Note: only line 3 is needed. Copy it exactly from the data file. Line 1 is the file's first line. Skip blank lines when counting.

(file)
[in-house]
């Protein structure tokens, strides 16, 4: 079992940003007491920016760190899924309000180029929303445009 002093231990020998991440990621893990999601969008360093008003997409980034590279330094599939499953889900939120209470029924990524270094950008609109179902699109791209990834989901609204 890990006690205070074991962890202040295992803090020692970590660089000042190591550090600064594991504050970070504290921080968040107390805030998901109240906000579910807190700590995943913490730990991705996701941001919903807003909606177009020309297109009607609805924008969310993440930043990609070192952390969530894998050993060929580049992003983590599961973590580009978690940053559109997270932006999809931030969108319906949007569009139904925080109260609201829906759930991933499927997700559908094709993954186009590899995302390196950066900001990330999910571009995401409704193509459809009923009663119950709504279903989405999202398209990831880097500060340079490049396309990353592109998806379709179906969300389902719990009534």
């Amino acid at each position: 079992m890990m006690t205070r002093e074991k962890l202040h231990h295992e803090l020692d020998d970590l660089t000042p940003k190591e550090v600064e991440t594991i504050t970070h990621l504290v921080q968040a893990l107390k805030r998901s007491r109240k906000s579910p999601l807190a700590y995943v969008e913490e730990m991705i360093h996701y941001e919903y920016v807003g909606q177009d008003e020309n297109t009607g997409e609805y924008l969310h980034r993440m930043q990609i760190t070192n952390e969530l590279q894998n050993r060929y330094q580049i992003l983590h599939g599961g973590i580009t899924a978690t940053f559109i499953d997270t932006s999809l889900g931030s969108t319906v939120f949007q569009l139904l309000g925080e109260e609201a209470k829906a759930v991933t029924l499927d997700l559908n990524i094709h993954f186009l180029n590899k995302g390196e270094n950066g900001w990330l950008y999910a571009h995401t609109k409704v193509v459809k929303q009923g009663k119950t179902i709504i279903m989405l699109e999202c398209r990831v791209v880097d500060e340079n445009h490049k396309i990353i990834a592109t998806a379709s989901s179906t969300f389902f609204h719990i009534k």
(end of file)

């Amino acid at each position: 079992m890990m006690t205070r002093e074991k962890l202040h231990h295992e803090l020692d020998d970590l660089t000042p940003k190591e550090v600064e991440t594991i504050t970070h990621l504290v921080q968040a893990l107390k805030r998901s007491r109240k906000s579910p999601l807190a700590y995943v969008e913490e730990m991705i360093h996701y941001e919903y920016v807003g909606q177009d008003e020309n297109t009607g997409e609805y924008l969310h980034r993440m930043q990609i760190t070192n952390e969530l590279q894998n050993r060929y330094q580049i992003l983590h599939g599961g973590i580009t899924a978690t940053f559109i499953d997270t932006s999809l889900g931030s969108t319906v939120f949007q569009l139904l309000g925080e109260e609201a209470k829906a759930v991933t029924l499927d997700l559908n990524i094709h993954f186009l180029n590899k995302g390196e270094n950066g900001w990330l950008y999910a571009h995401t609109k409704v193509v459809k929303q009923g009663k119950t179902i709504i279903m989405l699109e999202c398209r990831v791209v880097d500060e340079n445009h490049k396309i990353i990834a592109t998806a379709s989901s179906t969300f389902f609204h719990i009534k």